California condor: twins join family nest but will only survive on one

One family of twin California condors has achieved something with little success in recent decades. In 2014 the nest was excavated, and last December the eggs were laid and laid. All went well until…

One family of twin California condors has achieved something with little success in recent decades. In 2014 the nest was excavated, and last December the eggs were laid and laid. All went well until Thursday when the first chick hatched.

It is believed that the male fledger fledged in April 2017 and not long afterwards another chick was born. Although this resulted in confusion that one and more had hatched, the chicks soon passed through the first stage of their development which scientists have been monitoring.

Since 2006 only four chicks have been born to this family of six who hatched at the Condor Lagoon – three females and two males.

“It’s no surprise that these same parents gave birth to two chicks,” said bird biologist Barbara Parker, and a spokeswoman for the California condor recovery programme.

“They’ve given birth to more offspring than that just recently on a case-by-case basis.”

California condors developed into endangered creatures through hunting in the early 1900s. They were listed as endangered under the Endangered Species Act in 1967, when there were only 53 of the birds left in the wild. Now there are more than 650 and the recovery programme is the largest raptor reintroduction project in the world.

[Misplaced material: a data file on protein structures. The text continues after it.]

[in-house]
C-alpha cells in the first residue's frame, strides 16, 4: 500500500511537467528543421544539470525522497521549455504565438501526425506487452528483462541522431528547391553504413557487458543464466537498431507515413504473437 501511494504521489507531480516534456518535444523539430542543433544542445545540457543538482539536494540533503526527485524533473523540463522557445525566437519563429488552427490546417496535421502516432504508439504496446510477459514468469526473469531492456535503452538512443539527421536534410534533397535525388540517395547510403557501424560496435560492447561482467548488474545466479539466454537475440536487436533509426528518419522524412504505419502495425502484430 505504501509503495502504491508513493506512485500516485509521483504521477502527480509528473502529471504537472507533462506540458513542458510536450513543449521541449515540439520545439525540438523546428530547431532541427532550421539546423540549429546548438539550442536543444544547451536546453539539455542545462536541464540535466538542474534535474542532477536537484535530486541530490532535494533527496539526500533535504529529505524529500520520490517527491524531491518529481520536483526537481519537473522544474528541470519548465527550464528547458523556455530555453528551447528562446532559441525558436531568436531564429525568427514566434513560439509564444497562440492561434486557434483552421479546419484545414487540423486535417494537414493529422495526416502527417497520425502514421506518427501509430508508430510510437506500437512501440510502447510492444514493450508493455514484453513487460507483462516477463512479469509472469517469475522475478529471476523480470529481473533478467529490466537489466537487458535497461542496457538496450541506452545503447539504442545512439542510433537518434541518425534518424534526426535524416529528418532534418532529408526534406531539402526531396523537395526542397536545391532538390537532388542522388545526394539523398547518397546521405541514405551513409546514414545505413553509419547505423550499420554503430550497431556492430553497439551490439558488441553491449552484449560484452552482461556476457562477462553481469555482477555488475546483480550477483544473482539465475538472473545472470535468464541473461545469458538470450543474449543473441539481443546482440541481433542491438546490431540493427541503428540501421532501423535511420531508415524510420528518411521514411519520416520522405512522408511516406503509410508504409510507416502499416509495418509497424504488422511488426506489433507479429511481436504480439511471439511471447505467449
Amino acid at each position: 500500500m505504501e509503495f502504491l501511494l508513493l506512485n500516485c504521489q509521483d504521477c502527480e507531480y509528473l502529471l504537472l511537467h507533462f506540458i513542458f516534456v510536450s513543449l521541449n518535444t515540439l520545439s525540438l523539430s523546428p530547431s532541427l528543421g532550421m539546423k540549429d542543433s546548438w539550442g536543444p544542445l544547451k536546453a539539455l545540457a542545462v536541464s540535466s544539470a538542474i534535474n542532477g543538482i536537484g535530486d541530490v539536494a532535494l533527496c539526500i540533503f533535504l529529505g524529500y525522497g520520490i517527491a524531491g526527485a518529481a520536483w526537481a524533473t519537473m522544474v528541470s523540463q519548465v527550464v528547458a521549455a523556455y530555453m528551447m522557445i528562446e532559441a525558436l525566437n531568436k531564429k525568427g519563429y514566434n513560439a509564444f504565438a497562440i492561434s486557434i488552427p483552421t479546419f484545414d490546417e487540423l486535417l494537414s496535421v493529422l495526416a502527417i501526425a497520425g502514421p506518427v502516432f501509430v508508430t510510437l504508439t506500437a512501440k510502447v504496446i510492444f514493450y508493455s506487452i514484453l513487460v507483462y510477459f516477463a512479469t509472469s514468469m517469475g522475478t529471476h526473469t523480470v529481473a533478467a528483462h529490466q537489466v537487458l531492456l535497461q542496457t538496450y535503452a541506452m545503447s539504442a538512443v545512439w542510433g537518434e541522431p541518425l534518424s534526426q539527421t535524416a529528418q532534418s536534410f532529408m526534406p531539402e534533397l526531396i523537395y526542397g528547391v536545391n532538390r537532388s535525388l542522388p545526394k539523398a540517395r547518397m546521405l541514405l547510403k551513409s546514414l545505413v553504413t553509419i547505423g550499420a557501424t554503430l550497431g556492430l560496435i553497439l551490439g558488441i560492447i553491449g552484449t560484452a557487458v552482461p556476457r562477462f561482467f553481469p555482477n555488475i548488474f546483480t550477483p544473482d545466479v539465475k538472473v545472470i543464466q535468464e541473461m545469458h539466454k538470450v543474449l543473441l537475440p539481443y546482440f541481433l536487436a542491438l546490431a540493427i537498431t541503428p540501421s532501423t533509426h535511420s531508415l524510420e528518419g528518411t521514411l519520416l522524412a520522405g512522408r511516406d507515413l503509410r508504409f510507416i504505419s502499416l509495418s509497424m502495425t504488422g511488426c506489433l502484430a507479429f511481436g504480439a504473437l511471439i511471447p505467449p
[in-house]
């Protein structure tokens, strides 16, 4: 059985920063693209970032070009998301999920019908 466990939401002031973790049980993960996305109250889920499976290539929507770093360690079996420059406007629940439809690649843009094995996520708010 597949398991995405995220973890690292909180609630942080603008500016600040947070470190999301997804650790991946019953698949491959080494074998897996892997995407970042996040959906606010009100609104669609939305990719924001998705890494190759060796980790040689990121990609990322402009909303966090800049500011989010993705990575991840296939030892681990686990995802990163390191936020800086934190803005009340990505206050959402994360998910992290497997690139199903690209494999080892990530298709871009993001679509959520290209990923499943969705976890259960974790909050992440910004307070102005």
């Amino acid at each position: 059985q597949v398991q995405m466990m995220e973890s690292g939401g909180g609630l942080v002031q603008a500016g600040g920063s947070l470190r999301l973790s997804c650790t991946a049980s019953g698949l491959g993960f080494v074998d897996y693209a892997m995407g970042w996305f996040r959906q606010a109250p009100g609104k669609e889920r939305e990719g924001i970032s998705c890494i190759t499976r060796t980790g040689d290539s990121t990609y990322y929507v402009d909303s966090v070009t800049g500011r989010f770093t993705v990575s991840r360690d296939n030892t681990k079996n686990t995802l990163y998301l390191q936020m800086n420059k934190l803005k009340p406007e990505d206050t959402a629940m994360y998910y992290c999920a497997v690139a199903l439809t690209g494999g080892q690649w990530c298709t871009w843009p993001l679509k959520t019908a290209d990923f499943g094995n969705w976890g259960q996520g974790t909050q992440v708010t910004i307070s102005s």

A California condor in 1979. Photograph: Panorama/Time & Life Pictures/Getty Image

Threats to the population include starvation from vegetation loss or collisions with large objects such as buildings.

They also face predation from many non-native species, such as wolves, hawks and peregrine falcons, which have been reintroduced into the US since the 1960s.

But with more challenges in front of the California condor, its reforestation efforts have yet to bear fruit.

Priceless letter reveals depression inside family that kept California condor ‘deep in the ground’ Read more

Two years ago the Federal Aviation Administration required that the condors’ nest be be moved 200m back up a cliff top to the Sacramento River and allow the birds to leave the nest’s immediate area.

In addition to these daily activities, the Condor Lagoon has monitored the nest and offspring for fluency of their calls, which act as a sort of auxiliary weather station as they can be heard over the rustling in nearby grasslands.

This content requires JavaScript to be enabled or click here to see the Guardian’s full front page

Leave a Comment